This Day in History

On May 21, 1901, Connecticut created the first law to regulate motor vehicle speeds. They limited automobiles to the speed of 12 miles per hour in town and 15 miles per hour in the country.

Still, this was not the first time speed limits were created in America. Back in 1652, the colony known as New Amsterdam, which was later renamed to New York, created a law that said:

"In order to prevent Wagons, Carts, or Sleighs shall be run, rode or driven at a gallop with this city of New Amsterdam, that the drivers and conductors of Wagons, Carts and Sleighs with this city shall not sit or stand on them but now henceforth within this City (the Broad Highway alone excepted) shall walk by the Wagons, Carts or Sleighs and so take and lead the horses..."

And what was the fine for such a violation? "Two pounds Flemish," which equates to approximately $150 today.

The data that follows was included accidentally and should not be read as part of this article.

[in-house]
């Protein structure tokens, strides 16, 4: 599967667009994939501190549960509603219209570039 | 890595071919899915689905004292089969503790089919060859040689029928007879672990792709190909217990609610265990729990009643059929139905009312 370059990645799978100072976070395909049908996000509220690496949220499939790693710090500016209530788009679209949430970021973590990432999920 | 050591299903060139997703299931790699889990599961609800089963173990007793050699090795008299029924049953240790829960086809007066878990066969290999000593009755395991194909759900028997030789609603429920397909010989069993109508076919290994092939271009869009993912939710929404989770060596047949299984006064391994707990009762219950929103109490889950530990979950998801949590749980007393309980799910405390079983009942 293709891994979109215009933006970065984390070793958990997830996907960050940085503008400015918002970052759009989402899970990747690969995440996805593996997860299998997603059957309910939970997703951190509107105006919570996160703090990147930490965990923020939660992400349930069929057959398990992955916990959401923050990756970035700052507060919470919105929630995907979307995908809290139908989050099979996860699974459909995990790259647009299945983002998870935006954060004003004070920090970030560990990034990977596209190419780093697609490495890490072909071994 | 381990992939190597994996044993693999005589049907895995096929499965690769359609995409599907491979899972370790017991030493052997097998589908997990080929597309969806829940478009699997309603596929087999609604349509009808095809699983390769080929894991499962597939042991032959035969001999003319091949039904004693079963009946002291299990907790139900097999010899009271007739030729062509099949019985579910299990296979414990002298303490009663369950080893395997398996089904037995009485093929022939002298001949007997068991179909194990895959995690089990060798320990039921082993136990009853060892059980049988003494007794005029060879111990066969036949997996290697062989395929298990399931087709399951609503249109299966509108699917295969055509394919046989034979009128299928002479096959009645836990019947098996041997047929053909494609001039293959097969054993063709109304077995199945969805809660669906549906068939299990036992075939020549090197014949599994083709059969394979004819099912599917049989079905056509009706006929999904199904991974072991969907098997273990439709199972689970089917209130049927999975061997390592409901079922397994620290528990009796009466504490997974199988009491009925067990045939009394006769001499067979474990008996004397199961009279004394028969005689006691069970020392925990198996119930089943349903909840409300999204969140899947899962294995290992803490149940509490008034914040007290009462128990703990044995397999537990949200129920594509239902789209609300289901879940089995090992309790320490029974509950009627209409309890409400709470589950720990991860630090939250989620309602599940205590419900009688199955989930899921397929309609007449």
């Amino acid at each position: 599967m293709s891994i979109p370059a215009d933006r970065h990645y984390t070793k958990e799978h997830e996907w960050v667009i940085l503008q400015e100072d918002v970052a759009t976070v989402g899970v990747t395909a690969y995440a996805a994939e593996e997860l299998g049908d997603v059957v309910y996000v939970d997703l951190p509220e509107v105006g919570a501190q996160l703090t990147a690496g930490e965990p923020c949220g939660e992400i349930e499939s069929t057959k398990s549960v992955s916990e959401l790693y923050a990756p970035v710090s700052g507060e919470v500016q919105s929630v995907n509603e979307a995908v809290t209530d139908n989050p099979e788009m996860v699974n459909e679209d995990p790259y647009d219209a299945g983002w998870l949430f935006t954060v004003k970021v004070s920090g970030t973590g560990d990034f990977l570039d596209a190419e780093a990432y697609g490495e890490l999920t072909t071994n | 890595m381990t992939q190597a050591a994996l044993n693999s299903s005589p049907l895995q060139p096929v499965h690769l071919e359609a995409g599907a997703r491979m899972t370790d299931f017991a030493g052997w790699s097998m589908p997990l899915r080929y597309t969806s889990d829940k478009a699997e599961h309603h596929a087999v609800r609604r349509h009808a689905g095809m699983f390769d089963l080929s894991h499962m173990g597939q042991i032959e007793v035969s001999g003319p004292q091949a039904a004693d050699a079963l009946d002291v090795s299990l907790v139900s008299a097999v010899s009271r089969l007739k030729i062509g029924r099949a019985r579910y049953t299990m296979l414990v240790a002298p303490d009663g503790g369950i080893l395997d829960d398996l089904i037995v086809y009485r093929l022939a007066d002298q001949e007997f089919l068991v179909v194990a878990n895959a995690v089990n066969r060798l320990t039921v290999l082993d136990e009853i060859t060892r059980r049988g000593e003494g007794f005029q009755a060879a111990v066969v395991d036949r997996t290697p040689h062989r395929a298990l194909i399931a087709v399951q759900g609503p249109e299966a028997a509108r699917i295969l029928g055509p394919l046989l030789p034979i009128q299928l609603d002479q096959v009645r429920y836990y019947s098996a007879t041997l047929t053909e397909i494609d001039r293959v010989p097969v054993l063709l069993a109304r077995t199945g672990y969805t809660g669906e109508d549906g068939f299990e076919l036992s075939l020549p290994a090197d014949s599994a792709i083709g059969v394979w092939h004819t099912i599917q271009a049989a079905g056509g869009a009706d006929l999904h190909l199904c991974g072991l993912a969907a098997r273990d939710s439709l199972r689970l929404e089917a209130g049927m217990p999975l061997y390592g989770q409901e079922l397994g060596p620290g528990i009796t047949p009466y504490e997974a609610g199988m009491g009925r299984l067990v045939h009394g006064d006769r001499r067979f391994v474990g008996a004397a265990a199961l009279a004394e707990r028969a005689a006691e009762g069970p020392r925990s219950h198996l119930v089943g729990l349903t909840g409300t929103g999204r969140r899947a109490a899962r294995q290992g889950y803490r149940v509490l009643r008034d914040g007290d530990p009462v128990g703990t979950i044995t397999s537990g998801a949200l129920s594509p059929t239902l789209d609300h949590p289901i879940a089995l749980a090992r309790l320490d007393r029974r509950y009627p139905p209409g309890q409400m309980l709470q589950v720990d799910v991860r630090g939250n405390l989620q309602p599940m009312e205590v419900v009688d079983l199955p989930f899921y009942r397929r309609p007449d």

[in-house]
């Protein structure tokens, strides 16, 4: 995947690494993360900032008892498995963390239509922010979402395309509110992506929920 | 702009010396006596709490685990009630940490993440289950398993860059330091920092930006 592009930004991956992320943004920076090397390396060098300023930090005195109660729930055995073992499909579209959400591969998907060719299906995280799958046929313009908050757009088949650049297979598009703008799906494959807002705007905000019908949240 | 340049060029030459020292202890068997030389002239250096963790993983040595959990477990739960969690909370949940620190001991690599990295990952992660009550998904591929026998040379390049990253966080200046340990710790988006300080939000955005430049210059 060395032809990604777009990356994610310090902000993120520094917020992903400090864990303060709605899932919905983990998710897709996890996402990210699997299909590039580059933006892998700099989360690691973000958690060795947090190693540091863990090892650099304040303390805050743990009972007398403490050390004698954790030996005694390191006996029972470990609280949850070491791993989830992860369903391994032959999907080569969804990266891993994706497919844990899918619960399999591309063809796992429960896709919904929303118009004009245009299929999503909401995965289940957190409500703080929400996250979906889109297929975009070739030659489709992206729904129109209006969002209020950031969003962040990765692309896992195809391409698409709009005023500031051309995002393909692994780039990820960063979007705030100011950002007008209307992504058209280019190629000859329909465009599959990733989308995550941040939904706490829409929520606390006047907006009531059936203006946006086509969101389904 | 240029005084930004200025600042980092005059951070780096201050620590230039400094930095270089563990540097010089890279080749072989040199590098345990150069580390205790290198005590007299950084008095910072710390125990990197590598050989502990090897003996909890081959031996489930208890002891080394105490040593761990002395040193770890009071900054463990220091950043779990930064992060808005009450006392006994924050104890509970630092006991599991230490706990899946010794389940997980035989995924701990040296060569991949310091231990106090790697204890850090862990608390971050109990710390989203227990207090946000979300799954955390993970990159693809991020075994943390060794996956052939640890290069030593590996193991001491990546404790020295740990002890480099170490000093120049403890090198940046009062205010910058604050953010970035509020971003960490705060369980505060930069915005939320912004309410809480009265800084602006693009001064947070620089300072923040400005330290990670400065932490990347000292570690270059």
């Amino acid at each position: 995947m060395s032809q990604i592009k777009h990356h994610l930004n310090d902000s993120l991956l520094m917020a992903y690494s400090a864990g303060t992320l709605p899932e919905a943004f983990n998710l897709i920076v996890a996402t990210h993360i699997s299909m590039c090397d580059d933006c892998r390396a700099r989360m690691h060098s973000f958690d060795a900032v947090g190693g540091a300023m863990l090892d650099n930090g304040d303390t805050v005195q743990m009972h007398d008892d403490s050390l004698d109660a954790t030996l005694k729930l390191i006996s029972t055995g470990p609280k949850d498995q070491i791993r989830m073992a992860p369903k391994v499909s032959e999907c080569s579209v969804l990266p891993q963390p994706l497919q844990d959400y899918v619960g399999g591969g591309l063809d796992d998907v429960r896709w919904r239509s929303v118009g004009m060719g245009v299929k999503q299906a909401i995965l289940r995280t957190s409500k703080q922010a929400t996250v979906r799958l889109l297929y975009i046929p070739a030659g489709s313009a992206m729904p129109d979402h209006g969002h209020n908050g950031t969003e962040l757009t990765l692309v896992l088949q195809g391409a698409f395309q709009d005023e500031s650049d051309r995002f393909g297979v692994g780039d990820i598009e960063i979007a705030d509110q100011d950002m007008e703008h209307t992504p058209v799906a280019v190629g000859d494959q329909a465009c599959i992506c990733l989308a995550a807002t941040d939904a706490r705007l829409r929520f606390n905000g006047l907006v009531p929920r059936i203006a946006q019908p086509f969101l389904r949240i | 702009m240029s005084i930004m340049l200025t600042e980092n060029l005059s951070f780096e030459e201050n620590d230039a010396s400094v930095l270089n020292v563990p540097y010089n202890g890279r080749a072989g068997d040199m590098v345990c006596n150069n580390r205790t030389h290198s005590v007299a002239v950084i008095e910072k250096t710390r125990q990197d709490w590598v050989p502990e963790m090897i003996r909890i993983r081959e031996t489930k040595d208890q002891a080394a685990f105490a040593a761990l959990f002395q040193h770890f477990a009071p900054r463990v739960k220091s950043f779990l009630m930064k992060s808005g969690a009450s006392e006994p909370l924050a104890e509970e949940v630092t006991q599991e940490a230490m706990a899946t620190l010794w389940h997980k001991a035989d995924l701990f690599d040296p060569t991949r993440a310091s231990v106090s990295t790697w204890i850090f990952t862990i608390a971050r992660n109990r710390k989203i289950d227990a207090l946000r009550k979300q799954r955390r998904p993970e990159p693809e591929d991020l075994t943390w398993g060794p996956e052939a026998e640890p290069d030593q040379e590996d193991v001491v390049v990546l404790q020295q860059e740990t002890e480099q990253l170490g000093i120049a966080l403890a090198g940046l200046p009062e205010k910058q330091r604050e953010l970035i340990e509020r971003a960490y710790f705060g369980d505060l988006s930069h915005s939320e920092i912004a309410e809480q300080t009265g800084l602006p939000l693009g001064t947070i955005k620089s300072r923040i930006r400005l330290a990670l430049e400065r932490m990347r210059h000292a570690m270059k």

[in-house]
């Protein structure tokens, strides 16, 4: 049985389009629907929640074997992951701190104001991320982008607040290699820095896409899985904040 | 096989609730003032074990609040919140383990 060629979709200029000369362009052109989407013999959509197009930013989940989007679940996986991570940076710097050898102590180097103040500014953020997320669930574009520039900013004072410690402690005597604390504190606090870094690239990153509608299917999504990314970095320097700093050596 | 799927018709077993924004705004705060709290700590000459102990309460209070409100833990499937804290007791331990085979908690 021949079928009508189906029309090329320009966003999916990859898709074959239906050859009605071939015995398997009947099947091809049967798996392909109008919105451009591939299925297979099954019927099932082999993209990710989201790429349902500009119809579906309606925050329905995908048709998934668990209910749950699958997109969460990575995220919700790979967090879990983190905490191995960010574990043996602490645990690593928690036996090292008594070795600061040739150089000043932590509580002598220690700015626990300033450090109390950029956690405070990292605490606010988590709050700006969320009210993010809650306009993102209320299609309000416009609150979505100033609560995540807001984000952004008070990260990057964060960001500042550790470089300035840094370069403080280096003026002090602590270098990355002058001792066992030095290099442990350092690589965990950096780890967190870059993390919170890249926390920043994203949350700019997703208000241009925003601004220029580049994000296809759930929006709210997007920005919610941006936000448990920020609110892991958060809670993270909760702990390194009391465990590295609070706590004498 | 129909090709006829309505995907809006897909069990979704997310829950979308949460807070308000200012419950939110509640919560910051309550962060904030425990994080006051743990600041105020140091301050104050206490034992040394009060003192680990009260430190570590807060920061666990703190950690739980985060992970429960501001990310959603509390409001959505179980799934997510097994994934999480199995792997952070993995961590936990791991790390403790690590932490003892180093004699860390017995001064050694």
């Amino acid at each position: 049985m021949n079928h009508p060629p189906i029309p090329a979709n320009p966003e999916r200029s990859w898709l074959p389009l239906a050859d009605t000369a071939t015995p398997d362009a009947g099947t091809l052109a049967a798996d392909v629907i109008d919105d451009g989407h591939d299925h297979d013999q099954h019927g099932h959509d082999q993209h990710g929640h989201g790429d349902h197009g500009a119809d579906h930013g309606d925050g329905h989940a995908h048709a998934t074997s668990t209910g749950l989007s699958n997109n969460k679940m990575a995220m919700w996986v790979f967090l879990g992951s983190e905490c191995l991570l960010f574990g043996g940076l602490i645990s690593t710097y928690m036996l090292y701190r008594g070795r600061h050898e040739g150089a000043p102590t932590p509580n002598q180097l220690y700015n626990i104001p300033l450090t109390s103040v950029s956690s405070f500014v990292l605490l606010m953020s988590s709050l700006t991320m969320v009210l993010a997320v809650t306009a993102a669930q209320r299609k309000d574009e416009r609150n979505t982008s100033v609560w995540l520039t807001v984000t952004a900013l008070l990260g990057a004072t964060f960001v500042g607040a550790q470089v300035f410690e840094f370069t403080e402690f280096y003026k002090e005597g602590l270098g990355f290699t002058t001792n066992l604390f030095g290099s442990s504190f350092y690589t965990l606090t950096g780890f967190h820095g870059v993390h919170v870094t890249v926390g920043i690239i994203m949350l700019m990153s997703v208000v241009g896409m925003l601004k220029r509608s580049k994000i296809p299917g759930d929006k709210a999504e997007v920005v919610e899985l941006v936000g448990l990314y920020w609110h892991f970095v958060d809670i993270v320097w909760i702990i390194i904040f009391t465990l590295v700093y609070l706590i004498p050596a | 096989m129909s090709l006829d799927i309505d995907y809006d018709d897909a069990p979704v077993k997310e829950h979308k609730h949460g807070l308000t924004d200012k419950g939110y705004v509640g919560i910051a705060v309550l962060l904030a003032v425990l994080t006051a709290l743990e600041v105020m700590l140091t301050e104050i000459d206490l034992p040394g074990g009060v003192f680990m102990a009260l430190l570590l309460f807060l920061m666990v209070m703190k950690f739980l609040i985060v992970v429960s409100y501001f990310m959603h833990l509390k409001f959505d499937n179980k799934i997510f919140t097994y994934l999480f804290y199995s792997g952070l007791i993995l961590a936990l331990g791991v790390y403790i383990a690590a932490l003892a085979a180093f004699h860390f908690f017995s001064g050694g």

New York Cab Driver Arrested for Speeding in 1899

One of the earliest recorded arrests for a speeding violation occurred in New York City in 1899. A cabdriver named Jacob German was taken into custody after erratically driving his taxi at the breakneck speed of 12 miles per hour.

The initial proposal for a statewide speed limit in Connecticut was introduced by Representative Robert Woodruff. It proposed to set the speed limit for automobiles at 8 miles per hour inside city limits and 12 miles per hour in the country. The final version of the measure, however, offered drivers higher limitations to their speed, but it did require them to slow down while driving by horse-drawn wagons and even come to a halt if it looks like they could scare the horses.

Modern Speeding Laws

Although the federal government instituted a fuel control measure to conserve gasoline, and set the national speed limit at 55 miles per hour in 1974, in 1987 Congress provided states with the ability to govern their own speed limits up to 65 miles per hour on rural interstates. In 1995, Congress passed the National Highway System Designation Act, which gave states the right to set speed limits at whatever level they wished. Most set their upper limit to 70 miles per hour on rural interstates.